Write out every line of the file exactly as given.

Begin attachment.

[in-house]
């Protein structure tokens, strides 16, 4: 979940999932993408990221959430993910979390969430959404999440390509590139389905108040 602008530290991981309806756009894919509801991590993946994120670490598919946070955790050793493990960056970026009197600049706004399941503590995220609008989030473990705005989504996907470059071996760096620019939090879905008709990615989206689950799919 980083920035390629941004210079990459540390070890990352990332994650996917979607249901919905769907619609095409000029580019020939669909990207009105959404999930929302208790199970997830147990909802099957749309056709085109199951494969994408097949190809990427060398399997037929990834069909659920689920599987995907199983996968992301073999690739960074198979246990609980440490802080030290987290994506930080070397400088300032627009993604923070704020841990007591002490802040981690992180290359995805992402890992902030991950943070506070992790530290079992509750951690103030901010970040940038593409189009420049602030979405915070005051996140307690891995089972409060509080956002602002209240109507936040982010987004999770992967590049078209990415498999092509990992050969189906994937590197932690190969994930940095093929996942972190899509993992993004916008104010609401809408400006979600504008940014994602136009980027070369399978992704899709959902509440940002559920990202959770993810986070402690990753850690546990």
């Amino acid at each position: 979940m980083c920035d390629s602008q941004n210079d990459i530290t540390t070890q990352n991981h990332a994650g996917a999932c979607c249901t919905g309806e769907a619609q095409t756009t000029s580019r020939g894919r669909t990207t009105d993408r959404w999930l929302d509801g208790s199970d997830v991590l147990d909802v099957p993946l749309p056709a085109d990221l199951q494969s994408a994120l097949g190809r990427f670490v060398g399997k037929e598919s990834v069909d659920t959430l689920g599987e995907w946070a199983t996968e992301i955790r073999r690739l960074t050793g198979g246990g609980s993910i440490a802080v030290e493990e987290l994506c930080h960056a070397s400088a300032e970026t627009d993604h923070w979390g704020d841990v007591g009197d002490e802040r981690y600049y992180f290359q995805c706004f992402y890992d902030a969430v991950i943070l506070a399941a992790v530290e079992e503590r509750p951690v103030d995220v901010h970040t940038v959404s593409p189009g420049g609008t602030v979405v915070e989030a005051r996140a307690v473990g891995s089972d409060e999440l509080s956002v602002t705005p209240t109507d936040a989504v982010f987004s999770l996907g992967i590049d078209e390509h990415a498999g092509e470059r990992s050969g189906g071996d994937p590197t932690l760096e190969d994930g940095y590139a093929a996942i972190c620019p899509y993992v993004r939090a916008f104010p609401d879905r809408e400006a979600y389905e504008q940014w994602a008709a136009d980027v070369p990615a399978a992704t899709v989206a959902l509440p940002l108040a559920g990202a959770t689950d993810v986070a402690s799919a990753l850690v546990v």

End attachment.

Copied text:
[in-house]
């Protein structure tokens, strides 16, 4: 979940999932993408990221959430993910979390969430959404999440390509590139389905108040 602008530290991981309806756009894919509801991590993946994120670490598919946070955790050793493990960056970026009197600049706004399941503590995220609008989030473990705005989504996907470059071996760096620019939090879905008709990615989206689950799919 980083920035390629941004210079990459540390070890990352990332994650996917979607249901919905769907619609095409000029580019020939669909990207009105959404999930929302208790199970997830147990909802099957749309056709085109199951494969994408097949190809990427060398399997037929990834069909659920689920599987995907199983996968992301073999690739960074198979246990609980440490802080030290987290994506930080070397400088300032627009993604923070704020841990007591002490802040981690992180290359995805992402890992902030991950943070506070992790530290079992509750951690103030901010970040940038593409189009420049602030979405915070005051996140307690891995089972409060509080956002602002209240109507936040982010987004999770992967590049078209990415498999092509990992050969189906994937590197932690190969994930940095093929996942972190899509993992993004916008104010609401809408400006979600504008940014994602136009980027070369399978992704899709959902509440940002559920990202959770993810986070402690990753850690546990």
């Amino acid at each position: 979940m980083c920035d390629s602008q941004n210079d990459i530290t540390t070890q990352n991981h990332a994650g996917a999932c979607c249901t919905g309806e769907a619609q095409t756009t000029s580019r020939g894919r669909t990207t009105d993408r959404w999930l929302d509801g208790s199970d997830v991590l147990d909802v099957p993946l749309p056709a085109d990221l199951q494969s994408a994120l097949g190809r990427f670490v060398g399997k037929e598919s990834v069909d659920t959430l689920g599987e995907w946070a199983t996968e992301i955790r073999r690739l960074t050793g198979g246990g609980s993910i440490a802080v030290e493990e987290l994506c930080h960056a070397s400088a300032e970026t627009d993604h923070w979390g704020d841990v007591g009197d002490e802040r981690y600049y992180f290359q995805c706004f992402y890992d902030a969430v991950i943070l506070a399941a992790v530290e079992e503590r509750p951690v103030d995220v901010h970040t940038v959404s593409p189009g420049g609008t602030v979405v915070e989030a005051r996140a307690v473990g891995s089972d409060e999440l509080s956002v602002t705005p209240t109507d936040a989504v982010f987004s999770l996907g992967i590049d078209e390509h990415a498999g092509e470059r990992s050969g189906g071996d994937p590197t932690l760096e190969d994930g940095y590139a093929a996942i972190c620019p899509y993992v993004r939090a916008f104010p609401d879905r809408e400006a979600y389905e504008q940014w994602a008709a136009d980027v070369p990615a399978a992704t899709v989206a959902l509440p940002l108040a559920g990202a959770t689950d993810v986070a402690s799919a990753l850690v546990v």